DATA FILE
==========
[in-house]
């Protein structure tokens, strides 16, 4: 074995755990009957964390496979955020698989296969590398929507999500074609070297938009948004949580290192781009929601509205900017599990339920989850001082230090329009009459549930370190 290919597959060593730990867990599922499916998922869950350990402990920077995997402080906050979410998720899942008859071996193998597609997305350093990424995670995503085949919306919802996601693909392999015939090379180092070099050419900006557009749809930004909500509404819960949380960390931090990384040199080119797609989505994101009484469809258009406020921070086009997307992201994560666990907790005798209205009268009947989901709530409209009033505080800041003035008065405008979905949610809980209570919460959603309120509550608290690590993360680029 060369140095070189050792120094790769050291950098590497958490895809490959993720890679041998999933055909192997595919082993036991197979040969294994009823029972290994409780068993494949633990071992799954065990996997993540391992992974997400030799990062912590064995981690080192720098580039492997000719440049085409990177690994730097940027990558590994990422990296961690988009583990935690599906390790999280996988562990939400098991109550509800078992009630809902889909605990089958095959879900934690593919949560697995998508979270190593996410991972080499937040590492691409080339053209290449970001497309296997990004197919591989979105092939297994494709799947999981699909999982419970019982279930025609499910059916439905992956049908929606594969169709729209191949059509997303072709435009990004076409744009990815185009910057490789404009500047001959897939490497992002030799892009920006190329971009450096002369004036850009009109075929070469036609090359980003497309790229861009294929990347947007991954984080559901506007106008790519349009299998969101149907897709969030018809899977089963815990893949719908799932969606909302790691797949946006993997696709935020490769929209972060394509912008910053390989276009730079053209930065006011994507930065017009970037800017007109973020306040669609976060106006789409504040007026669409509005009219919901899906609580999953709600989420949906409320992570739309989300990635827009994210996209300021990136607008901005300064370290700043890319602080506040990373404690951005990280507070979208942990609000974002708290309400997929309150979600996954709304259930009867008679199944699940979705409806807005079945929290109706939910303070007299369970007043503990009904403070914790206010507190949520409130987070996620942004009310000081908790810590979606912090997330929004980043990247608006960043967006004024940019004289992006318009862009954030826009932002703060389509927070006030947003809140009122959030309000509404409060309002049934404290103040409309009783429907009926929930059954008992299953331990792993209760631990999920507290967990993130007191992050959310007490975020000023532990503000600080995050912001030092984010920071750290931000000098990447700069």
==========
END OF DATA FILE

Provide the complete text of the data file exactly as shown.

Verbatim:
[in-house]
């Protein structure tokens, strides 16, 4: 074995755990009957964390496979955020698989296969590398929507999500074609070297938009948004949580290192781009929601509205900017599990339920989850001082230090329009009459549930370190 290919597959060593730990867990599922499916998922869950350990402990920077995997402080906050979410998720899942008859071996193998597609997305350093990424995670995503085949919306919802996601693909392999015939090379180092070099050419900006557009749809930004909500509404819960949380960390931090990384040199080119797609989505994101009484469809258009406020921070086009997307992201994560666990907790005798209205009268009947989901709530409209009033505080800041003035008065405008979905949610809980209570919460959603309120509550608290690590993360680029 060369140095070189050792120094790769050291950098590497958490895809490959993720890679041998999933055909192997595919082993036991197979040969294994009823029972290994409780068993494949633990071992799954065990996997993540391992992974997400030799990062912590064995981690080192720098580039492997000719440049085409990177690994730097940027990558590994990422990296961690988009583990935690599906390790999280996988562990939400098991109550509800078992009630809902889909605990089958095959879900934690593919949560697995998508979270190593996410991972080499937040590492691409080339053209290449970001497309296997990004197919591989979105092939297994494709799947999981699909999982419970019982279930025609499910059916439905992956049908929606594969169709729209191949059509997303072709435009990004076409744009990815185009910057490789404009500047001959897939490497992002030799892009920006190329971009450096002369004036850009009109075929070469036609090359980003497309790229861009294929990347947007991954984080559901506007106008790519349009299998969101149907897709969030018809899977089963815990893949719908799932969606909302790691797949946006993997696709935020490769929209972060394509912008910053390989276009730079053209930065006011994507930065017009970037800017007109973020306040669609976060106006789409504040007026669409509005009219919901899906609580999953709600989420949906409320992570739309989300990635827009994210996209300021990136607008901005300064370290700043890319602080506040990373404690951005990280507070979208942990609000974002708290309400997929309150979600996954709304259930009867008679199944699940979705409806807005079945929290109706939910303070007299369970007043503990009904403070914790206010507190949520409130987070996620942004009310000081908790810590979606912090997330929004980043990247608006960043967006004024940019004289992006318009862009954030826009932002703060389509927070006030947003809140009122959030309000509404409060309002049934404290103040409309009783429907009926929930059954008992299953331990792993209760631990999920507290967990993130007191992050959310007490975020000023532990503000600080995050912001030092984010920071750290931000000098990447700069």